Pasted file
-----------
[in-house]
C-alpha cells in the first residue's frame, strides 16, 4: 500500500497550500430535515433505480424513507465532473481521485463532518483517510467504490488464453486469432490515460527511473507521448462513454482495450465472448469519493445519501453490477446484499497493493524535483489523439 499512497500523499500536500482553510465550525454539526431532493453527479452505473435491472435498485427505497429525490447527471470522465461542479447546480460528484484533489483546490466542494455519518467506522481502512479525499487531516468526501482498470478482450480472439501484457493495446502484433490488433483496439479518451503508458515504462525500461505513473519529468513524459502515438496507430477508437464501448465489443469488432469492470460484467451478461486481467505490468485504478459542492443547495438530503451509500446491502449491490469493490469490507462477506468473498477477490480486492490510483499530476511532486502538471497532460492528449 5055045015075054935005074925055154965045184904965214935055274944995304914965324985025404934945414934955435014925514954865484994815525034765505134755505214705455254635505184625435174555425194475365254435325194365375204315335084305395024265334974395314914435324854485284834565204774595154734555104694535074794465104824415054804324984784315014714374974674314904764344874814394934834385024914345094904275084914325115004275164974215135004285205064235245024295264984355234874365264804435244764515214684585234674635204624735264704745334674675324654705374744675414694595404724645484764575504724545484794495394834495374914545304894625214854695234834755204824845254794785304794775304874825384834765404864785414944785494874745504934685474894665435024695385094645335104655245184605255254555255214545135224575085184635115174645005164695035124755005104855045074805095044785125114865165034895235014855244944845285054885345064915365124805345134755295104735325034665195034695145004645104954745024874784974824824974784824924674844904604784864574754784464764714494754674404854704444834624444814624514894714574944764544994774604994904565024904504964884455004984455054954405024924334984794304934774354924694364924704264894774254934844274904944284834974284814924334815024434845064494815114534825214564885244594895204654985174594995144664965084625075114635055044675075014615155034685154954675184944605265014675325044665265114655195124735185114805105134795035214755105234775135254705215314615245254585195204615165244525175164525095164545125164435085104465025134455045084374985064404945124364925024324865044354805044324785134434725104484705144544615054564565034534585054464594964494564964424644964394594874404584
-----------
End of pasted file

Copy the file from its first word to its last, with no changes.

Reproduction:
[in-house]
C-alpha cells in the first residue's frame, strides 16, 4: 500500500497550500430535515433505480424513507465532473481521485463532518483517510467504490488464453486469432490515460527511473507521448462513454482495450465472448469519493445519501453490477446484499497493493524535483489523439 499512497500523499500536500482553510465550525454539526431532493453527479452505473435491472435498485427505497429525490447527471470522465461542479447546480460528484484533489483546490466542494455519518467506522481502512479525499487531516468526501482498470478482450480472439501484457493495446502484433490488433483496439479518451503508458515504462525500461505513473519529468513524459502515438496507430477508437464501448465489443469488432469492470460484467451478461486481467505490468485504478459542492443547495438530503451509500446491502449491490469493490469490507462477506468473498477477490480486492490510483499530476511532486502538471497532460492528449 5055045015075054935005074925055154965045184904965214935055274944995304914965324985025404934945414934955435014925514954865484994815525034765505134755505214705455254635505184625435174555425194475365254435325194365375204315335084305395024265334974395314914435324854485284834565204774595154734555104694535074794465104824415054804324984784315014714374974674314904764344874814394934834385024914345094904275084914325115004275164974215135004285205064235245024295264984355234874365264804435244764515214684585234674635204624735264704745334674675324654705374744675414694595404724645484764575504724545484794495394834495374914545304894625214854695234834755204824845254794785304794775304874825384834765404864785414944785494874745504934685474894665435024695385094645335104655245184605255254555255214545135224575085184635115174645005164695035124755005104855045074805095044785125114865165034895235014855244944845285054885345064915365124805345134755295104735325034665195034695145004645104954745024874784974824824974784824924674844904604784864574754784464764714494754674404854704444834624444814624514894714574944764544994774604994904565024904504964884455004984455054954405024924334984794304934774354924694364924704264894774254934844274904944284834974284814924334815024434845064494815114534825214564885244594895204654985174594995144664965084625075114635055044675075014615155034685154954675184944605265014675325044665265114655195124735185114805105134795035214755105234775135254705215314615245254585195204615165244525175164525095164545125164435085104465025134455045084374985064404945124364925024324865044354805044324785134434725104484705144544615054564565034534585054464594964494564964424644964394594874404584